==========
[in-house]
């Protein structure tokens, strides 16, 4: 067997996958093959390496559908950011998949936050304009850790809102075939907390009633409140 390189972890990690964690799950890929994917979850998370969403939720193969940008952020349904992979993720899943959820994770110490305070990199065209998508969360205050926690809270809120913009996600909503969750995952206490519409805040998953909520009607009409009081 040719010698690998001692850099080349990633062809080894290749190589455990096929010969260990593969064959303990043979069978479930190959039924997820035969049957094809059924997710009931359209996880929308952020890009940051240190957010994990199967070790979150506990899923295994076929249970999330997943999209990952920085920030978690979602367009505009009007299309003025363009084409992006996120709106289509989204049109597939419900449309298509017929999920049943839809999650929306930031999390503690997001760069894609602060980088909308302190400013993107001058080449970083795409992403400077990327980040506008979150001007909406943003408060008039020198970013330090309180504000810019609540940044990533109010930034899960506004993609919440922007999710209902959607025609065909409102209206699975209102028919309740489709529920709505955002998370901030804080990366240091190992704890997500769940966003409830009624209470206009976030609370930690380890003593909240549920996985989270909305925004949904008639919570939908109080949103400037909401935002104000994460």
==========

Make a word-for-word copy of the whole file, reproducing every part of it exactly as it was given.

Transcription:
[in-house]
């Protein structure tokens, strides 16, 4: 067997996958093959390496559908950011998949936050304009850790809102075939907390009633409140 390189972890990690964690799950890929994917979850998370969403939720193969940008952020349904992979993720899943959820994770110490305070990199065209998508969360205050926690809270809120913009996600909503969750995952206490519409805040998953909520009607009409009081 040719010698690998001692850099080349990633062809080894290749190589455990096929010969260990593969064959303990043979069978479930190959039924997820035969049957094809059924997710009931359209996880929308952020890009940051240190957010994990199967070790979150506990899923295994076929249970999330997943999209990952920085920030978690979602367009505009009007299309003025363009084409992006996120709106289509989204049109597939419900449309298509017929999920049943839809999650929306930031999390503690997001760069894609602060980088909308302190400013993107001058080449970083795409992403400077990327980040506008979150001007909406943003408060008039020198970013330090309180504000810019609540940044990533109010930034899960506004993609919440922007999710209902959607025609065909409102209206699975209102028919309740489709529920709505955002998370901030804080990366240091190992704890997500769940966003409830009624209470206009976030609370930690380890003593909240549920996985989270909305925004949904008639919570939908109080949103400037909401935002104000994460």